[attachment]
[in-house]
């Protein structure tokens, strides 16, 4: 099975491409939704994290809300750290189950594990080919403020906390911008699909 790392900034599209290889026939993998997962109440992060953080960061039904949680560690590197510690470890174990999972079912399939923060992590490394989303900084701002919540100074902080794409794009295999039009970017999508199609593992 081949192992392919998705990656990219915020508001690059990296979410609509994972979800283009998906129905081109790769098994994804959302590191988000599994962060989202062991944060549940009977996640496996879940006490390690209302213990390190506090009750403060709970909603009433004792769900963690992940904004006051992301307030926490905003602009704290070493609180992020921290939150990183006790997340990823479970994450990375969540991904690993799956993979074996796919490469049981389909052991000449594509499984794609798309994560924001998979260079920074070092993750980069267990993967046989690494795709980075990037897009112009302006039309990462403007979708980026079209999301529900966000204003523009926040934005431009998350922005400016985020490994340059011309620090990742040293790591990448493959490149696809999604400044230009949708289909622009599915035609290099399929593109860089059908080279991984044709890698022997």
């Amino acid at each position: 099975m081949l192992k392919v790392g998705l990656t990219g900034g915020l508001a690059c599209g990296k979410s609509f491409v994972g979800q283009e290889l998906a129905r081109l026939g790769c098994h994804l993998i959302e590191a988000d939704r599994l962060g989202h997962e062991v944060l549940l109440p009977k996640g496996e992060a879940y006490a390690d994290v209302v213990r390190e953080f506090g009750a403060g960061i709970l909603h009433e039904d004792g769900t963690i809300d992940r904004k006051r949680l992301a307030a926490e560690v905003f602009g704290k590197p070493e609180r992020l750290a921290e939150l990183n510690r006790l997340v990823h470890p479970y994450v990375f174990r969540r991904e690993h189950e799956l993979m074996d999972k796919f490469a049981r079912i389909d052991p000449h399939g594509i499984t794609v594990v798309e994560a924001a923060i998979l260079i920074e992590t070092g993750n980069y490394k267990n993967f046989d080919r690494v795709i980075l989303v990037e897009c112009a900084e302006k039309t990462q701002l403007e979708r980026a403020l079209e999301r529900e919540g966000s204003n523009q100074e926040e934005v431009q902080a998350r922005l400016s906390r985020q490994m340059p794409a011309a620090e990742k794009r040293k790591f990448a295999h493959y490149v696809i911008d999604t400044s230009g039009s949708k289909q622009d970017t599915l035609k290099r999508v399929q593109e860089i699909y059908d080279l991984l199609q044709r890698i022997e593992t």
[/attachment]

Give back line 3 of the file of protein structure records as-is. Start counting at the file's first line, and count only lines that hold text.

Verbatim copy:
């Amino acid at each position: 099975m081949l192992k392919v790392g998705l990656t990219g900034g915020l508001a690059c599209g990296k979410s609509f491409v994972g979800q283009e290889l998906a129905r081109l026939g790769c098994h994804l993998i959302e590191a988000d939704r599994l962060g989202h997962e062991v944060l549940l109440p009977k996640g496996e992060a879940y006490a390690d994290v209302v213990r390190e953080f506090g009750a403060g960061i709970l909603h009433e039904d004792g769900t963690i809300d992940r904004k006051r949680l992301a307030a926490e560690v905003f602009g704290k590197p070493e609180r992020l750290a921290e939150l990183n510690r006790l997340v990823h470890p479970y994450v990375f174990r969540r991904e690993h189950e799956l993979m074996d999972k796919f490469a049981r079912i389909d052991p000449h399939g594509i499984t794609v594990v798309e994560a924001a923060i998979l260079i920074e992590t070092g993750n980069y490394k267990n993967f046989d080919r690494v795709i980075l989303v990037e897009c112009a900084e302006k039309t990462q701002l403007e979708r980026a403020l079209e999301r529900e919540g966000s204003n523009q100074e926040e934005v431009q902080a998350r922005l400016s906390r985020q490994m340059p794409a011309a620090e990742k794009r040293k790591f990448a295999h493959y490149v696809i911008d999604t400044s230009g039009s949708k289909q622009d970017t599915l035609k290099r999508v399929q593109e860089i699909y059908d080279l991984l199609q044709r890698i022997e593992t």